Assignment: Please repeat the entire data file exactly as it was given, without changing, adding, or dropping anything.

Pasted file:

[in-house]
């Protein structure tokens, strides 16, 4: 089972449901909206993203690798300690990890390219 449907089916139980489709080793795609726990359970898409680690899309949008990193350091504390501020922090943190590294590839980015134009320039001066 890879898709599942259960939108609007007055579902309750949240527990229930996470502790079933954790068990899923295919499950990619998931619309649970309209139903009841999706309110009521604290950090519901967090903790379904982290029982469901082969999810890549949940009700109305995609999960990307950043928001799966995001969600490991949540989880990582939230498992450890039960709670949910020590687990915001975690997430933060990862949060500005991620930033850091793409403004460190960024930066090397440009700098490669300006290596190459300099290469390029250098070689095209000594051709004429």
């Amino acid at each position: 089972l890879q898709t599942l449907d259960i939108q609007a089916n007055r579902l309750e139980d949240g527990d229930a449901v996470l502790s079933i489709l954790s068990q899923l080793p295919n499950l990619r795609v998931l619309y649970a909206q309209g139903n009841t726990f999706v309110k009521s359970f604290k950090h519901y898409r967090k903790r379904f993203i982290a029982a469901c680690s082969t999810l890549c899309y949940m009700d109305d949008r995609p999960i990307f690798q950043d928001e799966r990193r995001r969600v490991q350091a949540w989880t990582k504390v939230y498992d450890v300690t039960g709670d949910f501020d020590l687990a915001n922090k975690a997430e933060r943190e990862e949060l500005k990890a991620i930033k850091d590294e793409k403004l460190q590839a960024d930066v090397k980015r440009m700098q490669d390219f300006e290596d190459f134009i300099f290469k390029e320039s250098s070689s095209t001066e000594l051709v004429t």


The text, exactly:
[in-house]
């Protein structure tokens, strides 16, 4: 089972449901909206993203690798300690990890390219 449907089916139980489709080793795609726990359970898409680690899309949008990193350091504390501020922090943190590294590839980015134009320039001066 890879898709599942259960939108609007007055579902309750949240527990229930996470502790079933954790068990899923295919499950990619998931619309649970309209139903009841999706309110009521604290950090519901967090903790379904982290029982469901082969999810890549949940009700109305995609999960990307950043928001799966995001969600490991949540989880990582939230498992450890039960709670949910020590687990915001975690997430933060990862949060500005991620930033850091793409403004460190960024930066090397440009700098490669300006290596190459300099290469390029250098070689095209000594051709004429």
């Amino acid at each position: 089972l890879q898709t599942l449907d259960i939108q609007a089916n007055r579902l309750e139980d949240g527990d229930a449901v996470l502790s079933i489709l954790s068990q899923l080793p295919n499950l990619r795609v998931l619309y649970a909206q309209g139903n009841t726990f999706v309110k009521s359970f604290k950090h519901y898409r967090k903790r379904f993203i982290a029982a469901c680690s082969t999810l890549c899309y949940m009700d109305d949008r995609p999960i990307f690798q950043d928001e799966r990193r995001r969600v490991q350091a949540w989880t990582k504390v939230y498992d450890v300690t039960g709670d949910f501020d020590l687990a915001n922090k975690a997430e933060r943190e990862e949060l500005k990890a991620i930033k850091d590294e793409k403004l460190q590839a960024d930066v090397k980015r440009m700098q490669d390219f300006e290596d190459f134009i300099f290469k390029e320039s250098s070689s095209t001066e000594l051709v004429t």